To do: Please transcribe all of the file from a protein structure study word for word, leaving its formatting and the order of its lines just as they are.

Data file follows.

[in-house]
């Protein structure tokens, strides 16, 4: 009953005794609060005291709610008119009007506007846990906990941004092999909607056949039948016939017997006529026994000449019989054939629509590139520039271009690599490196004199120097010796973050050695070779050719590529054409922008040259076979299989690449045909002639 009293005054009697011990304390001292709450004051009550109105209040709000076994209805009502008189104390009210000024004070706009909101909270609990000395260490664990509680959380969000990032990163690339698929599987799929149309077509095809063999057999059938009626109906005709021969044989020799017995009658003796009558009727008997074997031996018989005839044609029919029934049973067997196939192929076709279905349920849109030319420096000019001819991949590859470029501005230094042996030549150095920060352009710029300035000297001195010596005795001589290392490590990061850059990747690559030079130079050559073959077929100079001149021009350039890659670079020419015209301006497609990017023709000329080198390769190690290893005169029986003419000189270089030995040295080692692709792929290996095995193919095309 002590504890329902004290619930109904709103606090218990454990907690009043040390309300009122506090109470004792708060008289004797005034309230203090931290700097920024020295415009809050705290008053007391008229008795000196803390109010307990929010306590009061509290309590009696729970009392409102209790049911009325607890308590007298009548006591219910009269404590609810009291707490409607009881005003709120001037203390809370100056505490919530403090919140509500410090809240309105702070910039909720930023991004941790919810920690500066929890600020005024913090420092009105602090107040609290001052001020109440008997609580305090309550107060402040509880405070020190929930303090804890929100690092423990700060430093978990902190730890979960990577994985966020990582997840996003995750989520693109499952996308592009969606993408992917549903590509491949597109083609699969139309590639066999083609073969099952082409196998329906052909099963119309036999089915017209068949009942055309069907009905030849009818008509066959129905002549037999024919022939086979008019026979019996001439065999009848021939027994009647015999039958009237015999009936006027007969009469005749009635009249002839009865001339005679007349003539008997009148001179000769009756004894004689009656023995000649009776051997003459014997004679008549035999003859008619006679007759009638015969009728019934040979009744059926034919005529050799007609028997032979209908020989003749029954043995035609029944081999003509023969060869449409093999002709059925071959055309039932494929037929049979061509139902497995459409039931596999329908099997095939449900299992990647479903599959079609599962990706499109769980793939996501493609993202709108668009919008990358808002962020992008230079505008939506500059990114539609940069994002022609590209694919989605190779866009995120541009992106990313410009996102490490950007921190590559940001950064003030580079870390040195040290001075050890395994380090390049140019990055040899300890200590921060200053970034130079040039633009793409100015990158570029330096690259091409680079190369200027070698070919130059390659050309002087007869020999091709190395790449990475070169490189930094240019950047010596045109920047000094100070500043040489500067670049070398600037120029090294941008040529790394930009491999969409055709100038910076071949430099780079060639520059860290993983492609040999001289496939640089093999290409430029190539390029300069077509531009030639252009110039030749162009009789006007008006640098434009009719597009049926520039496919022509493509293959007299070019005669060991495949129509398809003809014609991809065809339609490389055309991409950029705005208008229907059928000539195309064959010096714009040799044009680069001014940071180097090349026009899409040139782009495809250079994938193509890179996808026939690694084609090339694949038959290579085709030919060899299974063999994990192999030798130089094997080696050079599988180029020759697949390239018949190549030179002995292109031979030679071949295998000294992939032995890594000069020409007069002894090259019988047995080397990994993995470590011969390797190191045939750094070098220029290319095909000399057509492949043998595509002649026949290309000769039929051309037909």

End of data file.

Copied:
[in-house]
């Protein structure tokens, strides 16, 4: 009953005794609060005291709610008119009007506007846990906990941004092999909607056949039948016939017997006529026994000449019989054939629509590139520039271009690599490196004199120097010796973050050695070779050719590529054409922008040259076979299989690449045909002639 009293005054009697011990304390001292709450004051009550109105209040709000076994209805009502008189104390009210000024004070706009909101909270609990000395260490664990509680959380969000990032990163690339698929599987799929149309077509095809063999057999059938009626109906005709021969044989020799017995009658003796009558009727008997074997031996018989005839044609029919029934049973067997196939192929076709279905349920849109030319420096000019001819991949590859470029501005230094042996030549150095920060352009710029300035000297001195010596005795001589290392490590990061850059990747690559030079130079050559073959077929100079001149021009350039890659670079020419015209301006497609990017023709000329080198390769190690290893005169029986003419000189270089030995040295080692692709792929290996095995193919095309 002590504890329902004290619930109904709103606090218990454990907690009043040390309300009122506090109470004792708060008289004797005034309230203090931290700097920024020295415009809050705290008053007391008229008795000196803390109010307990929010306590009061509290309590009696729970009392409102209790049911009325607890308590007298009548006591219910009269404590609810009291707490409607009881005003709120001037203390809370100056505490919530403090919140509500410090809240309105702070910039909720930023991004941790919810920690500066929890600020005024913090420092009105602090107040609290001052001020109440008997609580305090309550107060402040509880405070020190929930303090804890929100690092423990700060430093978990902190730890979960990577994985966020990582997840996003995750989520693109499952996308592009969606993408992917549903590509491949597109083609699969139309590639066999083609073969099952082409196998329906052909099963119309036999089915017209068949009942055309069907009905030849009818008509066959129905002549037999024919022939086979008019026979019996001439065999009848021939027994009647015999039958009237015999009936006027007969009469005749009635009249002839009865001339005679007349003539008997009148001179000769009756004894004689009656023995000649009776051997003459014997004679008549035999003859008619006679007759009638015969009728019934040979009744059926034919005529050799007609028997032979209908020989003749029954043995035609029944081999003509023969060869449409093999002709059925071959055309039932494929037929049979061509139902497995459409039931596999329908099997095939449900299992990647479903599959079609599962990706499109769980793939996501493609993202709108668009919008990358808002962020992008230079505008939506500059990114539609940069994002022609590209694919989605190779866009995120541009992106990313410009996102490490950007921190590559940001950064003030580079870390040195040290001075050890395994380090390049140019990055040899300890200590921060200053970034130079040039633009793409100015990158570029330096690259091409680079190369200027070698070919130059390659050309002087007869020999091709190395790449990475070169490189930094240019950047010596045109920047000094100070500043040489500067670049070398600037120029090294941008040529790394930009491999969409055709100038910076071949430099780079060639520059860290993983492609040999001289496939640089093999290409430029190539390029300069077509531009030639252009110039030749162009009789006007008006640098434009009719597009049926520039496919022509493509293959007299070019005669060991495949129509398809003809014609991809065809339609490389055309991409950029705005208008229907059928000539195309064959010096714009040799044009680069001014940071180097090349026009899409040139782009495809250079994938193509890179996808026939690694084609090339694949038959290579085709030919060899299974063999994990192999030798130089094997080696050079599988180029020759697949390239018949190549030179002995292109031979030679071949295998000294992939032995890594000069020409007069002894090259019988047995080397990994993995470590011969390797190191045939750094070098220029290319095909000399057509492949043998595509002649026949290309000769039929051309037909």